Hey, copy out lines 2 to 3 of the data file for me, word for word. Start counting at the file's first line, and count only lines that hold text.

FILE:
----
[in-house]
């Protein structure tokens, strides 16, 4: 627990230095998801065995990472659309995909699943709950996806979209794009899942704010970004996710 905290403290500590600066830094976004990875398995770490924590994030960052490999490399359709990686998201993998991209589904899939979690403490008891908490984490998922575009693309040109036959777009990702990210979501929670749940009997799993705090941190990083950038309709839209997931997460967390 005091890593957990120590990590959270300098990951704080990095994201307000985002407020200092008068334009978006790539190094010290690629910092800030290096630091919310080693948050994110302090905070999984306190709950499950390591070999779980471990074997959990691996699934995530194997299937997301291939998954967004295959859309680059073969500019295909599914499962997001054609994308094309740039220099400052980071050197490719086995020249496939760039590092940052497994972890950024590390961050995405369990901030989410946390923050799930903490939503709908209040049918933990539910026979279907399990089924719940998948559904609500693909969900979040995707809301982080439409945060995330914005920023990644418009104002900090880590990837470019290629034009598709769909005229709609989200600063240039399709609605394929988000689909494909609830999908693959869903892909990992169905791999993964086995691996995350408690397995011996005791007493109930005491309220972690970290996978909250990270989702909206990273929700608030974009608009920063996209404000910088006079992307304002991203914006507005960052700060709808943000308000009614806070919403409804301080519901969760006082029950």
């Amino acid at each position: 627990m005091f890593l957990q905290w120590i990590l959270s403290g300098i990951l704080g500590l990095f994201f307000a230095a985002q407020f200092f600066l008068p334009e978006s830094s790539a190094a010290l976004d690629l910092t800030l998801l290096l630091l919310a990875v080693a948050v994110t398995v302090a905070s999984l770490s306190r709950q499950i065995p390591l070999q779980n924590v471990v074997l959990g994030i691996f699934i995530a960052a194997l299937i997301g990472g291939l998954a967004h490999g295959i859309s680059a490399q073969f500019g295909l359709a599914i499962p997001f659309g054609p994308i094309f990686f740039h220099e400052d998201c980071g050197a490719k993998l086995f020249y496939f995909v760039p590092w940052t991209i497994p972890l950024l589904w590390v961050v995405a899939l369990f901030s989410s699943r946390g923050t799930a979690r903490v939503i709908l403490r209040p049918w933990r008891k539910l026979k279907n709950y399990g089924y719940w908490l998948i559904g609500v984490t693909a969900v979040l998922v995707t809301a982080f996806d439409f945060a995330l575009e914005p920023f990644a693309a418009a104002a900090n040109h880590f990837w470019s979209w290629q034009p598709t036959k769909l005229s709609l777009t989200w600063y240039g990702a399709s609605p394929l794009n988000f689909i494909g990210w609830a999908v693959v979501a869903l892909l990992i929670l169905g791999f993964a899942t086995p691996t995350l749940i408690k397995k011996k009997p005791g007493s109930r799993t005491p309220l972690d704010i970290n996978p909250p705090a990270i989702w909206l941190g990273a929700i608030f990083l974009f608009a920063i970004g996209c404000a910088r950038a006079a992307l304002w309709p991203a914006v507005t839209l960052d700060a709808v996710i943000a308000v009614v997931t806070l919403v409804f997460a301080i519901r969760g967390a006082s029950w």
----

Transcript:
């Protein structure tokens, strides 16, 4: 627990230095998801065995990472659309995909699943709950996806979209794009899942704010970004996710 905290403290500590600066830094976004990875398995770490924590994030960052490999490399359709990686998201993998991209589904899939979690403490008891908490984490998922575009693309040109036959777009990702990210979501929670749940009997799993705090941190990083950038309709839209997931997460967390 005091890593957990120590990590959270300098990951704080990095994201307000985002407020200092008068334009978006790539190094010290690629910092800030290096630091919310080693948050994110302090905070999984306190709950499950390591070999779980471990074997959990691996699934995530194997299937997301291939998954967004295959859309680059073969500019295909599914499962997001054609994308094309740039220099400052980071050197490719086995020249496939760039590092940052497994972890950024590390961050995405369990901030989410946390923050799930903490939503709908209040049918933990539910026979279907399990089924719940998948559904609500693909969900979040995707809301982080439409945060995330914005920023990644418009104002900090880590990837470019290629034009598709769909005229709609989200600063240039399709609605394929988000689909494909609830999908693959869903892909990992169905791999993964086995691996995350408690397995011996005791007493109930005491309220972690970290996978909250990270989702909206990273929700608030974009608009920063996209404000910088006079992307304002991203914006507005960052700060709808943000308000009614806070919403409804301080519901969760006082029950």
């Amino acid at each position: 627990m005091f890593l957990q905290w120590i990590l959270s403290g300098i990951l704080g500590l990095f994201f307000a230095a985002q407020f200092f600066l008068p334009e978006s830094s790539a190094a010290l976004d690629l910092t800030l998801l290096l630091l919310a990875v080693a948050v994110t398995v302090a905070s999984l770490s306190r709950q499950i065995p390591l070999q779980n924590v471990v074997l959990g994030i691996f699934i995530a960052a194997l299937i997301g990472g291939l998954a967004h490999g295959i859309s680059a490399q073969f500019g295909l359709a599914i499962p997001f659309g054609p994308i094309f990686f740039h220099e400052d998201c980071g050197a490719k993998l086995f020249y496939f995909v760039p590092w940052t991209i497994p972890l950024l589904w590390v961050v995405a899939l369990f901030s989410s699943r946390g923050t799930a979690r903490v939503i709908l403490r209040p049918w933990r008891k539910l026979k279907n709950y399990g089924y719940w908490l998948i559904g609500v984490t693909a969900v979040l998922v995707t809301a982080f996806d439409f945060a995330l575009e914005p920023f990644a693309a418009a104002a900090n040109h880590f990837w470019s979209w290629q034009p598709t036959k769909l005229s709609l777009t989200w600063y240039g990702a399709s609605p394929l794009n988000f689909i494909g990210w609830a999908v693959v979501a869903l892909l990992i929670l169905g791999f993964a899942t086995p691996t995350l749940i408690k397995k011996k009997p005791g007493s109930r799993t005491p309220l972690d704010i970290n996978p909250p705090a990270i989702w909206l941190g990273a929700i608030f990083l974009f608009a920063i970004g996209c404000a910088r950038a006079a992307l304002w309709p991203a914006v507005t839209l960052d700060a709808v996710i943000a308000v009614v997931t806070l919403v409804f997460a301080i519901r969760g967390a006082s029950w």